How many different ways can you find of fitting five hexagons together? How will you know you have found all the ways?

A shape and space game for 2,3 or 4 players. Be the last person to be able to place a pentomino piece on the playing board. Play with card, or on the computer.

Find a way to cut a 4 by 4 square into only two pieces, then rejoin the two pieces to make an L shape 6 units high.

A cylindrical helix is just a spiral on a cylinder, like an ordinary spring or the thread on a bolt. If I turn a left-handed helix over (top to bottom) does it become a right handed helix?

Can you work out what kind of rotation produced this pattern of pegs in our pegboard?

Can you picture where this letter "F" will be on the grid if you flip it in these different ways?

What is the relationship between these first two shapes? Which shape relates to the third one in the same way? Can you explain why?

How many different symmetrical shapes can you make by shading triangles or squares?

Make a flower design using the same shape made out of different sizes of paper.

How can you paint the faces of these eight cubes so they can be put together to make a 2 x 2 cube that is green all over AND a 2 x 2 cube that is yellow all over?

Can you work out what shape is made by folding in this way? Why not create some patterns using this shape but in different sizes?

Can you find ways of joining cubes together so that 28 faces are visible?

Can you cut up a square in the way shown and make the pieces into a triangle?

Where can you put the mirror across the square so that you can still "see" the whole square? How many different positions are possible?

Can you fit the tangram pieces into the outlines of the chairs?

Can you fit the tangram pieces into the outline of this shape. How would you describe it?

Mathematics is the study of patterns. Studying pattern is an opportunity to observe, hypothesise, experiment, discover and create.

What shape is made when you fold using this crease pattern? Can you make a ring design?

Exploring and predicting folding, cutting and punching holes and making spirals.

This problem invites you to build 3D shapes using two different triangles. Can you make the shapes from the pictures?

In how many ways can you fit all three pieces together to make shapes with line symmetry?

The whole set of tiles is used to make a square. This has a green and blue border. There are no green or blue tiles anywhere in the square except on this border. How many tiles are there in the set?

Swap the stars with the moons, using only knights' moves (as on a chess board). What is the smallest number of moves possible?

Building up a simple Celtic knot. Try the interactivity or download the cards or have a go on squared paper.

Can you fit the tangram pieces into the outline of this sports car?

Here are more buildings to picture in your mind's eye. Watch out - they become quite complicated!

Can you fit the tangram pieces into the outline of Mai Ling?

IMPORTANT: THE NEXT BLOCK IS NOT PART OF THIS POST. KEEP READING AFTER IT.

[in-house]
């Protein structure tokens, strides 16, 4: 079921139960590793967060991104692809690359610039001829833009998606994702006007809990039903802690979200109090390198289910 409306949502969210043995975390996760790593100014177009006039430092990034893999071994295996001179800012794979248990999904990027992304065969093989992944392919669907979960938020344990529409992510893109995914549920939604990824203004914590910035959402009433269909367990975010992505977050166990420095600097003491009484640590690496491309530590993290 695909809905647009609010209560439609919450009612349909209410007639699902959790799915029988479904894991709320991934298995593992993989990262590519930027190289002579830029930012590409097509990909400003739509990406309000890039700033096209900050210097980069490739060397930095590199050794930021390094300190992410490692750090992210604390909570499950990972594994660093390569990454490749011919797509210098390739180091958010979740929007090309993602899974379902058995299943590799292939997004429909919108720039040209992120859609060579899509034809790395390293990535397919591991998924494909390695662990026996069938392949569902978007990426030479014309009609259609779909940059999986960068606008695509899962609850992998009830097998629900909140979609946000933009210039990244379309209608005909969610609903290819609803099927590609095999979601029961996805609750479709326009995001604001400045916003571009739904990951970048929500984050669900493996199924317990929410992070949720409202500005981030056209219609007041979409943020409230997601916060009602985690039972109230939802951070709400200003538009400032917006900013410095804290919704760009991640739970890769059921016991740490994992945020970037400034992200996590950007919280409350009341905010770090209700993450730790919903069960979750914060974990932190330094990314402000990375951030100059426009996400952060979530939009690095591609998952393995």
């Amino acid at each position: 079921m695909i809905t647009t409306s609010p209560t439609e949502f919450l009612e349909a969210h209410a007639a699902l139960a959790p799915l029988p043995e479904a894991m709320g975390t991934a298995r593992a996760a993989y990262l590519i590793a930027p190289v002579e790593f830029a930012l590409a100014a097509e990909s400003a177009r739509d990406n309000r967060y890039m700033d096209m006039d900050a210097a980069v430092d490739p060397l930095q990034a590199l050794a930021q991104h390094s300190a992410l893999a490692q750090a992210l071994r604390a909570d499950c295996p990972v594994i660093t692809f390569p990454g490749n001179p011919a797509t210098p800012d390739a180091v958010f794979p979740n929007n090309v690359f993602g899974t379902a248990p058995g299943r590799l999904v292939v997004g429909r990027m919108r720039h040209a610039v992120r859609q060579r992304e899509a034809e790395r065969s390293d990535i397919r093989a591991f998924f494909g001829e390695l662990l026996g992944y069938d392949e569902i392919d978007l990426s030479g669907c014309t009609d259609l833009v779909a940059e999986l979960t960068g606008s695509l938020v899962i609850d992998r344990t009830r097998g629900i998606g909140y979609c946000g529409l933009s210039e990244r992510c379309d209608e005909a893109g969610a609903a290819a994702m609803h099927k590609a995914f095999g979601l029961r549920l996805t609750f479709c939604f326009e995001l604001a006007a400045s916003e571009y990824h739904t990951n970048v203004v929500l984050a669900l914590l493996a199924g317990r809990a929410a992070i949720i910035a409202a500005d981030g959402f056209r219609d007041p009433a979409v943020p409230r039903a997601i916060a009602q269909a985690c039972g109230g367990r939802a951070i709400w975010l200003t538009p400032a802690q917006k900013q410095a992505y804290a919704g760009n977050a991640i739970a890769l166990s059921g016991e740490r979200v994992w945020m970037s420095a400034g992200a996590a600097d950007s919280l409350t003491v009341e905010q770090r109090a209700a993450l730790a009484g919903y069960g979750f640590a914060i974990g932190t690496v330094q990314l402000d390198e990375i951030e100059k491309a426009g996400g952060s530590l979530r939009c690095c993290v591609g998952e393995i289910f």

This task, written for the National Young Mathematicians' Award 2016, involves open-topped boxes made with interlocking cubes. Explore the number of units of paint that are needed to cover the boxes. . . .

Can you fit the tangram pieces into the outline of Granma T?

What happens to the area of a square if you double the length of the sides? Try the same thing with rectangles, diamonds and other shapes. How do the four smaller ones fit into the larger one?

Use the lines on this figure to show how the square can be divided into 2 halves, 3 thirds, 6 sixths and 9 ninths.

Can you fit the tangram pieces into the outline of Little Fung at the table?

Can you fit the tangram pieces into the outline of this brazier for roasting chestnuts?

Take a rectangle of paper and fold it in half, and half again, to make four smaller rectangles. How many different ways can you fold it up?

How many different cuboids can you make when you use four CDs or DVDs? How about using five, then six?

For this task, you'll need an A4 sheet and two A5 transparent sheets. Decide on a way of arranging the A5 sheets on top of the A4 sheet and explore ...

Can you fit the tangram pieces into the outline of these convex shapes?

Can you fit the tangram pieces into the outline of this telephone?

Can you fit the tangram pieces into the outline of Little Ming playing the board game?

Can you fit the tangram pieces into the outlines of the watering can and man in a boat?

Paint a stripe on a cardboard roll. Can you predict what will happen when it is rolled across a sheet of paper?

Can you fit the tangram pieces into the outlines of these clocks?

Can you fit the tangram pieces into the outline of the child walking home from school?

Looking at the picture of this Jomista Mat, can you decribe what you see? Why not try and make one yourself?

Can you fit the tangram pieces into the outlines of the lobster, yacht and cyclist?

Can you fit the tangram pieces into the outlines of the candle and sundial?

This practical problem challenges you to make quadrilaterals with a loop of string. You'll need some friends to help!

Can you fit the tangram pieces into the outlines of these people?

Can you visualise what shape this piece of paper will make when it is folded?